BullSh!t. Then why have insurance companies opted to provide generic drugs to their customers over patented drugs in Canada ?. My mother was switched to two different off-labels as soon as patents ran out on Zocor and one other long time best seller

The first quote does not say generic drugs are more expensive than patented drugs. It says that, while patented drugs are cheaper in Canada than in the US, the reverse is true for generic drugs. That is, Canadians pay more for generic drugs than Americans do. [By the way, I find that difficult to believe as well.]

[ 25 August 2004: Message edited by: abnormal ]


From: far, far away | Registered: Aug 2001  |  IP: Logged
Rufus Polson
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posted 25 August 2004 02:29 PM      Profile for Rufus Polson     Send New Private Message      Edit/Delete Post  Reply With Quote 
I saw a similar piece in the Sun, but their electronic side is subscription only.
However, it mentioned a highly amusing piece of reasoning. The Fraser boys were quoted as saying that the prices are too high partly because of Canadian policies that make doctors prescribe the cheapest drug for a given condition unless there's clear differences in effect.
So. Policies of buying cheap drive prices up. Remember that next time someone insists that government ought to be getting multiple bids on contracts and, all else equal, taking the cheapest. Tell them the Fraser Institute says that kind of dangerous nonsense drives prices up.

To be fair, which I don't really feel like being, I think they meant that since generic drugs are cheaper than name-brand, they were more likely to be prescribed in Canada, weren't clinging desperately to a niche like in the States, and so could charge somewhat higher prices. To put it a different way, increased market/level playing field for generics allows them to increase prices. Of course, that still leaves them way cheaper than name-brand patented stuff so when it comes to public policy it's a silly argument. And it can only happen if there's no real competition *between* generic brands.

The one thing in the report that's probably true is that the generic drug industry in Canada, like most industries, is too concentrated. The policy recommendations that the Fraser Institute seem to want to infer from that are something along the lines of "so buy expensive name-brand drugs instead", which is lunacy.
More reasonable policy recommendations would be: Get some tough anti-trust laws and bust 'em up so there's competition; also bust up the media and various other overconcentrated outfits. Or, create a crown to compete with them. Or both. Somehow I don't think the Fraser boys would be happy about those recommendations.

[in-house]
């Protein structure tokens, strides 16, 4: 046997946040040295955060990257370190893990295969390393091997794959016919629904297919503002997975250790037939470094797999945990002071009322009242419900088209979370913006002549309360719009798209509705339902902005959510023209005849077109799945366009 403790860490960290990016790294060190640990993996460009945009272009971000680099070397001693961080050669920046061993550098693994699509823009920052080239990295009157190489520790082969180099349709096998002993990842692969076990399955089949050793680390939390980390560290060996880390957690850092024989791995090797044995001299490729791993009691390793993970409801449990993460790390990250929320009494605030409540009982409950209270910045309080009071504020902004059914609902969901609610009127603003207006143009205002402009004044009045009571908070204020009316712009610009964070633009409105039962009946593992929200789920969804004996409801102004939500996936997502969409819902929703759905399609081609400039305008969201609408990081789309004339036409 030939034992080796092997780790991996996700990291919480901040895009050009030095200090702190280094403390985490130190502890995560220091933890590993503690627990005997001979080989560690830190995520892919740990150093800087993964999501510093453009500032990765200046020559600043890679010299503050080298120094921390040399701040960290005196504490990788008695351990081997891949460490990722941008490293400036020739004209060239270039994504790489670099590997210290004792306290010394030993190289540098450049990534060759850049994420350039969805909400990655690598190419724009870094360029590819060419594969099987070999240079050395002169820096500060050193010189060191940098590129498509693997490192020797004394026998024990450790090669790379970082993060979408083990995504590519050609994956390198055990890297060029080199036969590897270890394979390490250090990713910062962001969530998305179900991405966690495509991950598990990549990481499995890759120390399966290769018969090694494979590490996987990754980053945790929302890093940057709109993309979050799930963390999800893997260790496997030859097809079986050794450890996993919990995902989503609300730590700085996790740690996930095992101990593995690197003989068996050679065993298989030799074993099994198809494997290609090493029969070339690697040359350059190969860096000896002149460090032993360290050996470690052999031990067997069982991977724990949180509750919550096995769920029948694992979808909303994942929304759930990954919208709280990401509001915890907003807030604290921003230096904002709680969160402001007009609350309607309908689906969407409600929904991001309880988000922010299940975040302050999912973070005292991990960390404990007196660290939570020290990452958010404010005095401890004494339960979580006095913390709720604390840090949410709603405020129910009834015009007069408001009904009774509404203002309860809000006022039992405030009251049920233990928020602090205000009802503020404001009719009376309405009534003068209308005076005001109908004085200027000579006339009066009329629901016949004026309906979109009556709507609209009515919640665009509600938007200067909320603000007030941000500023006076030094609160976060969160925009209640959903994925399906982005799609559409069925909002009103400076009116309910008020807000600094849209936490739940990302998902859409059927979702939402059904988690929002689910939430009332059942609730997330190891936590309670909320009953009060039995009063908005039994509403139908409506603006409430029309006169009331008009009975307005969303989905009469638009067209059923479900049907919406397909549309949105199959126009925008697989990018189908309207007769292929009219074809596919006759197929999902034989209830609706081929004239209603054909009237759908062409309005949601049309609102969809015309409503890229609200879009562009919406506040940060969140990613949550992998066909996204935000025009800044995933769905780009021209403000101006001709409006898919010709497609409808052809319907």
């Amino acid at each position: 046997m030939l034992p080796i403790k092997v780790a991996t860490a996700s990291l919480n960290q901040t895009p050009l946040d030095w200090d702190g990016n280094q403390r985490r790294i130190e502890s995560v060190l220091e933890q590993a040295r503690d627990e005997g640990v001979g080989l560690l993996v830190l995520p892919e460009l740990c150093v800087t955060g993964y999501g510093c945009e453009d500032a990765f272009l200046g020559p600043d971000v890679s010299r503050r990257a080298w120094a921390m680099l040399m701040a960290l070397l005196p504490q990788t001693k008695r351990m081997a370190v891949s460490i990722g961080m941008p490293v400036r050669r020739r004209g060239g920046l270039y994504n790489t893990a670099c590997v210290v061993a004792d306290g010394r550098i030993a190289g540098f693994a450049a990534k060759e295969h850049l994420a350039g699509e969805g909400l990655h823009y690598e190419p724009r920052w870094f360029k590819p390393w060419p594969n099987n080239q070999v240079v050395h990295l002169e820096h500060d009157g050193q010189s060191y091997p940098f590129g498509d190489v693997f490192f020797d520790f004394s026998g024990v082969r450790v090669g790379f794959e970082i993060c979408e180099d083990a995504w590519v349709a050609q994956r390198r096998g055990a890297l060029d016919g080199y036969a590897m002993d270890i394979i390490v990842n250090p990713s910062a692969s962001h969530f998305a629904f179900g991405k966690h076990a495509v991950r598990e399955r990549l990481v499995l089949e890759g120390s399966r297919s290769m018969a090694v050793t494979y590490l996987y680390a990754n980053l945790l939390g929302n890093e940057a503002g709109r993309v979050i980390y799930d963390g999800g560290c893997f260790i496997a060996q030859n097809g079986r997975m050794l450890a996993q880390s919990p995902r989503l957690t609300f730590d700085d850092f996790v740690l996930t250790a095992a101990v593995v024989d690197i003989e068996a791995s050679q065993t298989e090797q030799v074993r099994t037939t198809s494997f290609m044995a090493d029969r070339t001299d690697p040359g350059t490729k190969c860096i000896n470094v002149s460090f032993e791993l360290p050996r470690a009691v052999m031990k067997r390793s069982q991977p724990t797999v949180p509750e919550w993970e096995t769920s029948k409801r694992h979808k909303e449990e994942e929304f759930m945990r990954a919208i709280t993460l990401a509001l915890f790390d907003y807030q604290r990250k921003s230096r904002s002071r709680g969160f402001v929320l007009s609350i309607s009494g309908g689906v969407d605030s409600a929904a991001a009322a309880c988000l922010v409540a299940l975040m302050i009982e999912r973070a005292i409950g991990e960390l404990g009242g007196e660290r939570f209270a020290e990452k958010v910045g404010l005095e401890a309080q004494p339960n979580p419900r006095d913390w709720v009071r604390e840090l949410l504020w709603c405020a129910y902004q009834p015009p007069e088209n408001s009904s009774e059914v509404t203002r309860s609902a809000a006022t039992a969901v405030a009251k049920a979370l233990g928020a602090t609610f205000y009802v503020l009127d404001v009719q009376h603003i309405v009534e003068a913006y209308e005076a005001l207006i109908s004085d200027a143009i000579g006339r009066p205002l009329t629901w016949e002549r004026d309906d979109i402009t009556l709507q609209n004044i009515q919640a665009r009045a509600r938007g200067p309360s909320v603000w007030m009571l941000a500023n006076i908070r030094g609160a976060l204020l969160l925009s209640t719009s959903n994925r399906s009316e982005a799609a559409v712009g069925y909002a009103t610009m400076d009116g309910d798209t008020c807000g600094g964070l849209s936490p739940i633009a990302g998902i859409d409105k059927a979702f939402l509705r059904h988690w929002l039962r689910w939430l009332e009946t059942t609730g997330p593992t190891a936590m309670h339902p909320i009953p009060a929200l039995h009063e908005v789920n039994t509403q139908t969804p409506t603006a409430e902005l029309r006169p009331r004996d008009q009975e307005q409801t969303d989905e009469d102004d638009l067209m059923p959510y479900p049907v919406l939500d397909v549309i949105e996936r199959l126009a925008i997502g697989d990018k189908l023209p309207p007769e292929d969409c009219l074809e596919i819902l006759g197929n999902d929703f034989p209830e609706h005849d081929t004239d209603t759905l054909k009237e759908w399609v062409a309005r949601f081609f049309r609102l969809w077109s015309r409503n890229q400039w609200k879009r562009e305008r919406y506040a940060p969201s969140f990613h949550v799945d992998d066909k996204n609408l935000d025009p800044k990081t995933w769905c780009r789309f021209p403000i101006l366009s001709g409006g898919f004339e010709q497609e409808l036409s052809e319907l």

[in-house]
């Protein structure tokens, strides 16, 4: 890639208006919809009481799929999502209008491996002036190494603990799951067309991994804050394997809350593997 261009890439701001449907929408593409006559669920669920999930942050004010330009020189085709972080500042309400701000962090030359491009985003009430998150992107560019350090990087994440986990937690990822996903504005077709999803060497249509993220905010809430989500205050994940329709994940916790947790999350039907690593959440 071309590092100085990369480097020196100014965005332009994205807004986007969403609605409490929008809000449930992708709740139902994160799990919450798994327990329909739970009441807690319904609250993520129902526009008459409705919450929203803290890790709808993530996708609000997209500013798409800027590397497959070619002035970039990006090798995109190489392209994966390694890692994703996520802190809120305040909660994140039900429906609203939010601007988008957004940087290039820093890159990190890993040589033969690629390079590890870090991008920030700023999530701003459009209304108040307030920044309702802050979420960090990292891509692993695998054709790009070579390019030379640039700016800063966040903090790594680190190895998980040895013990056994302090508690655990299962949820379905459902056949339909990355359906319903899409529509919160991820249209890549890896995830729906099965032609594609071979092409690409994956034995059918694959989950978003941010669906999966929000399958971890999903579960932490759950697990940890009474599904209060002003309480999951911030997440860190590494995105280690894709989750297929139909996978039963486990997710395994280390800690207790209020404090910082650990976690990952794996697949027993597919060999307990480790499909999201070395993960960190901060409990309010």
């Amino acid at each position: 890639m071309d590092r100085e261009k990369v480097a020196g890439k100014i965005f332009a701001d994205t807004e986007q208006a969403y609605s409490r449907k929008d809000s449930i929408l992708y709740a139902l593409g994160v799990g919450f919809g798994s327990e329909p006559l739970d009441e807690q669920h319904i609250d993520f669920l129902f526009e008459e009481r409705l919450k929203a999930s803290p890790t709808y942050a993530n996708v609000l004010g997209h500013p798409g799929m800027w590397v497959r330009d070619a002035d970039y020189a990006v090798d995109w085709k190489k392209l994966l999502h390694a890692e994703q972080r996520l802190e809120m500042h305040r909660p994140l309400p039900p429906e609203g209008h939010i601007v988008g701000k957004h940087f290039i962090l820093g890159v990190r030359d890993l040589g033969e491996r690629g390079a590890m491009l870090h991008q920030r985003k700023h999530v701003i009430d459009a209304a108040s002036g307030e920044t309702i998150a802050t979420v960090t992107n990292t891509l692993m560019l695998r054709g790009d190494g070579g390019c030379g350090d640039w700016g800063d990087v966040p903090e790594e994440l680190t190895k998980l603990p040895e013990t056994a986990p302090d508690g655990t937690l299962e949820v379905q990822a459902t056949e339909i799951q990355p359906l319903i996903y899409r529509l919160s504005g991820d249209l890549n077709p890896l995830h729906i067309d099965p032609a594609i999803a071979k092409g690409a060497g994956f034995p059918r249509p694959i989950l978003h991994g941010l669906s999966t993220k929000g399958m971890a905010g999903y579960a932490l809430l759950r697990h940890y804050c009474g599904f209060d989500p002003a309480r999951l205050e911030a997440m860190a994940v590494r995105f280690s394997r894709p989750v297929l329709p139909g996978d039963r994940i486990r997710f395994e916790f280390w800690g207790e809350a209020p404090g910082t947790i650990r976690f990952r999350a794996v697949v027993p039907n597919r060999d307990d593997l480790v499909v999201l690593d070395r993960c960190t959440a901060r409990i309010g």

From: Caithnard College | Registered: Nov 2002  |  IP: Logged
No Yards
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posted 25 August 2004 02:53 PM      Profile for No Yards   Author's Homepage     Send New Private Message      Edit/Delete Post  Reply With Quote 
Ah, I see, so in other words, Canadian rules make for more competetion in the drug market so prices are more in line with how "supply and demand" would suggest, rather than having the monopolies gouging their insured customers on one end, and niche players eeking out a living trying to supply drugs to people that can't afford to buy real milk for their children.

And as usual, the F.I. is making distracting noises trying to trick us into changing the rules to satisfy the drug industry by pointing out an insignificant flaw and asking us to apply a "fix" that would turn the whole system into a total disaster.


From: Defending traditional marriage since June 28, 2005 | Registered: Jun 2003  |  IP: Logged
Kinetix
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posted 25 August 2004 03:17 PM      Profile for Kinetix     Send New Private Message      Edit/Delete Post  Reply With Quote 
They also fail to differentiate between prescription generics and OTC generics.

If I buy a blister pack of acetaminophen in Nevada with no sales tax, you're damn straight it's going to be less expensive than in Ontario where I pay GST and PST.

That's not evidence of failure of generic protectionism, that's tax policy.


From: Montréal, Québec | Registered: Mar 2004  |  IP: Logged
Maggot
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posted 27 August 2004 04:19 PM      Profile for Maggot   Author's Homepage        Edit/Delete Post  Reply With Quote 
Have no idea if the Fraser boobs are right or not, re: generics priced higher in Canada than U.S. (Could be, since, unlike patented drugs, the generics are not subject to price controls here.)

Last I heard, while Canadians paid about the same price for patented drugs as most European countries, we had to fork our about 24 - 40% more for our unregulated generics than they did.


From: BC | Registered: Jan 2003  |  IP: Logged